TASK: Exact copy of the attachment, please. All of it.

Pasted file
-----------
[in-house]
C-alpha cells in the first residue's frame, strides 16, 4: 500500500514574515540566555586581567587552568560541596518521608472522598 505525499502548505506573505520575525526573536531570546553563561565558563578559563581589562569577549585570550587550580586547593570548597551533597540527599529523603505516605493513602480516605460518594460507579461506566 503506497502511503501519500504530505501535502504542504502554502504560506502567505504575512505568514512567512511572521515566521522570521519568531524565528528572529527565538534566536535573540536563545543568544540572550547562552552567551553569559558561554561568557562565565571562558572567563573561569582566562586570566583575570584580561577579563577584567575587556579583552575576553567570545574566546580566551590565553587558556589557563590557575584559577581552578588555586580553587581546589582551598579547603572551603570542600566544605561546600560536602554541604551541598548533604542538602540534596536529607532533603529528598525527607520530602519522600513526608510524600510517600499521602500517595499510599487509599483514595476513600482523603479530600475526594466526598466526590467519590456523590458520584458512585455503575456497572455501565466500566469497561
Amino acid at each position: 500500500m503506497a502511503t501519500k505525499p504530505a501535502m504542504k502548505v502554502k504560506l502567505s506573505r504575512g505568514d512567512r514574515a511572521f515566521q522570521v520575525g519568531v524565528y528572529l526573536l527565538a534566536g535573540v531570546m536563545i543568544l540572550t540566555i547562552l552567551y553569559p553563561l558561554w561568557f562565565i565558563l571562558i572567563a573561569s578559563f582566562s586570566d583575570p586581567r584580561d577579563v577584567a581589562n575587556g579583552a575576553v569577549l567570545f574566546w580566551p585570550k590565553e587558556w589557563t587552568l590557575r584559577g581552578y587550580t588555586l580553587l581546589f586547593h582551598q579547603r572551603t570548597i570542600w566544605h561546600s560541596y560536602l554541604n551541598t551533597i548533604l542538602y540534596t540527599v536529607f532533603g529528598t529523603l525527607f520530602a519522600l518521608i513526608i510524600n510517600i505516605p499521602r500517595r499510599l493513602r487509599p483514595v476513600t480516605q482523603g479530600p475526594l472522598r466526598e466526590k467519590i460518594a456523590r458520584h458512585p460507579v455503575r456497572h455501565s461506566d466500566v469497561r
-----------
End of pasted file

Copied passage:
[in-house]
C-alpha cells in the first residue's frame, strides 16, 4: 500500500514574515540566555586581567587552568560541596518521608472522598 505525499502548505506573505520575525526573536531570546553563561565558563578559563581589562569577549585570550587550580586547593570548597551533597540527599529523603505516605493513602480516605460518594460507579461506566 503506497502511503501519500504530505501535502504542504502554502504560506502567505504575512505568514512567512511572521515566521522570521519568531524565528528572529527565538534566536535573540536563545543568544540572550547562552552567551553569559558561554561568557562565565571562558572567563573561569582566562586570566583575570584580561577579563577584567575587556579583552575576553567570545574566546580566551590565553587558556589557563590557575584559577581552578588555586580553587581546589582551598579547603572551603570542600566544605561546600560536602554541604551541598548533604542538602540534596536529607532533603529528598525527607520530602519522600513526608510524600510517600499521602500517595499510599487509599483514595476513600482523603479530600475526594466526598466526590467519590456523590458520584458512585455503575456497572455501565466500566469497561
Amino acid at each position: 500500500m503506497a502511503t501519500k505525499p504530505a501535502m504542504k502548505v502554502k504560506l502567505s506573505r504575512g505568514d512567512r514574515a511572521f515566521q522570521v520575525g519568531v524565528y528572529l526573536l527565538a534566536g535573540v531570546m536563545i543568544l540572550t540566555i547562552l552567551y553569559p553563561l558561554w561568557f562565565i565558563l571562558i572567563a573561569s578559563f582566562s586570566d583575570p586581567r584580561d577579563v577584567a581589562n575587556g579583552a575576553v569577549l567570545f574566546w580566551p585570550k590565553e587558556w589557563t587552568l590557575r584559577g581552578y587550580t588555586l580553587l581546589f586547593h582551598q579547603r572551603t570548597i570542600w566544605h561546600s560541596y560536602l554541604n551541598t551533597i548533604l542538602y540534596t540527599v536529607f532533603g529528598t529523603l525527607f520530602a519522600l518521608i513526608i510524600n510517600i505516605p499521602r500517595r499510599l493513602r487509599p483514595v476513600t480516605q482523603g479530600p475526594l472522598r466526598e466526590k467519590i460518594a456523590r458520584h458512585p460507579v455503575r456497572h455501565s461506566d466500566v469497561r